Major Mitchell walked on to the beach littered with whale carcases, evidence of whalers in the area. A member of the party, Aboriginal man Tommy Came-last, reported cattle tracks and the footprints of a white man. Tobacco pipes and a broken bottle were also found, possibly from the whalers but they would not have had cattle. Looking around the bay, Mitchell saw houses, possibly whalers huts, so they headed toward them. Mitchell and his party descended high cliffs and could see a ship anchored in the bay. Approaching the wooden houses they found they discovered they were abandoned whalers’ shacks but just as they were moving on, two shots rang out. Mitchell ordered one of his men to fire off a shot and to sound the bugle. They climbed to higher ground and found a cart track which they followed until a man approached them. Mitchell continues,
He informed me in answer to my questions that the vessel at anchor was the “Elizabeth” of Launceston; and that just round the point there was a considerable farming establishment belonging to Messrs. Henty, who were then at the house. It then occurred to me that I might there procure a small additional supply of provisions, especially of flour, as my men were on very reduced rations. I therefore approached the house and was kindly received and entertained by the Messrs. Henty who as I learnt had been established there during upwards of two years. It was very obvious indeed from the magnitude and extent of the buildings and the substantial fencing erected that both time and labour had been expended in their construction. A good garden stocked with abundance of vegetables already smiled on Portland Bay; the soil was very rich on the overhanging cliffs, and the potatoes and turnips produced there surpassed in magnitude and quality any I had ever seen elsewhere. (Mitchell, T. L. (Thomas Livingstone) Three expeditions into the interior of eastern Australia, Chapter 3.11)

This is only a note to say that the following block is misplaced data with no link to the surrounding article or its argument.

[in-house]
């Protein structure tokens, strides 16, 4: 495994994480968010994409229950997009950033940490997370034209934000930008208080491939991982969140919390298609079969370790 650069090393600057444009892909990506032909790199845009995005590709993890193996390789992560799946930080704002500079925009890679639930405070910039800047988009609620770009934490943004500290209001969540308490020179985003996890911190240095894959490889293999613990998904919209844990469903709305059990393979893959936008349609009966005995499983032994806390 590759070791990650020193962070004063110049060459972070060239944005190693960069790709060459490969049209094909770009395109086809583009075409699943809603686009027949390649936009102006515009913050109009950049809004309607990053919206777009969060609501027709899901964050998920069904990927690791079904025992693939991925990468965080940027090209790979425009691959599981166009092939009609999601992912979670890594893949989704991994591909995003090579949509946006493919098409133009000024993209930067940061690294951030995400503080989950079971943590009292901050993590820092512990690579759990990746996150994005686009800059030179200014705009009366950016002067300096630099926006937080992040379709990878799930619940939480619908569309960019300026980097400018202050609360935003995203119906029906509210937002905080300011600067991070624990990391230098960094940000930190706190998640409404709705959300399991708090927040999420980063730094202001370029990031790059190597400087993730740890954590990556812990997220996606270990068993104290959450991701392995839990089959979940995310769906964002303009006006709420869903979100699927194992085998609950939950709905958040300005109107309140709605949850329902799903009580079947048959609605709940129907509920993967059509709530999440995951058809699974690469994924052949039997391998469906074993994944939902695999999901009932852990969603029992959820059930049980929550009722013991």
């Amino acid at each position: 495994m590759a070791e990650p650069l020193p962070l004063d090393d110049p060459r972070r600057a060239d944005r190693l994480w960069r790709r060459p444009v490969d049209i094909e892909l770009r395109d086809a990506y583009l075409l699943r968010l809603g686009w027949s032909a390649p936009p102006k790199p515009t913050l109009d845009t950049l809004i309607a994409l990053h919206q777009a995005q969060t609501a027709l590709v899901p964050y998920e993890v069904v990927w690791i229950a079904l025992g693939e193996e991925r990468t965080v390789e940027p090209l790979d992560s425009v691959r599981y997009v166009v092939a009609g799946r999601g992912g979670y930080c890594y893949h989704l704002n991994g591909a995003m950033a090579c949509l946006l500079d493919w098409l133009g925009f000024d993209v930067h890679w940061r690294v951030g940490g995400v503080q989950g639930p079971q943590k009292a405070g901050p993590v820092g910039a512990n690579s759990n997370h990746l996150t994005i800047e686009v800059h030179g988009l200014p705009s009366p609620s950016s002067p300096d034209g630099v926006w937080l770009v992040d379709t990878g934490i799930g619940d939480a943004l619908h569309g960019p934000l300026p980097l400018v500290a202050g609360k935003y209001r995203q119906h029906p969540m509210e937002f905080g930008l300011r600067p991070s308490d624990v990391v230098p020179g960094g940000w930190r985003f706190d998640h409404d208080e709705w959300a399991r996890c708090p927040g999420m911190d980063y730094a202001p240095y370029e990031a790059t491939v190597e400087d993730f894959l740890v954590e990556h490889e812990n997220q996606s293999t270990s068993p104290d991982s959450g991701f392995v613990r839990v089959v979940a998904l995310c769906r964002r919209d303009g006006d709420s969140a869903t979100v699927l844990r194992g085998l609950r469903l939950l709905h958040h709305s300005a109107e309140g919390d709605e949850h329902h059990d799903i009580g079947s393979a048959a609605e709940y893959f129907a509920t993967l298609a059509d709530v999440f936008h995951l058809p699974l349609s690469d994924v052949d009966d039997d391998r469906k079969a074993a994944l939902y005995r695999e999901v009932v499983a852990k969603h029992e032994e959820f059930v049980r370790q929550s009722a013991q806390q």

The following day, Mitchell made a trip to Cape Nelson then returned to Portland.
Major Mitchell said his goodbyes to the Hentys and continued on his way.
The party returned to the Surry River then continued back to the base camp. On 31 August, Mitchell’s party reached Mount Clay with Mitchell naming it, and by sunset they were back at the base camp. We leave Major Mitchell now but will join him again on 11 September when he reaches what is now Hamilton.
The arrival of Major Mitchell at the doorstep of the Henty’s home at Portland Bay influenced their future. In glowing terms, Mitchell had told them of the land around the Wannon Valley he described as “Australia Felix”. On his recommendation, the brothers travelled north to see for themselves. Within twenty-five miles from their settlement at Portland Bay, they noticed the change in the countryside. Stephen Henty’s reaction was simply, “This is paradise.” By 3 August 1837, Henty sheep were on the land at Merino Downs and soon Muntham Station, opening the next chapter in the history of the Henty brothers.
This video of Muntham Station shows the countryside Major Mitchell and the Henty brothers found so attractive.
Back to Merino and Henty Centenary Celebrations Committee Historic souvenir of the Back to Merino and Henty centenary celebrations, November 11th to 15th, 1937. Back to Merino and Henty Centenary Celebrations Committee, [Merino? Vic, 1937.
Mitchell, T. L. (Thomas Livingstone) Three expeditions into the interior of eastern Australia, with descriptions of the recently explored region of Australia Felix, and of the present colony of New South Wales. London, T. & W. Boone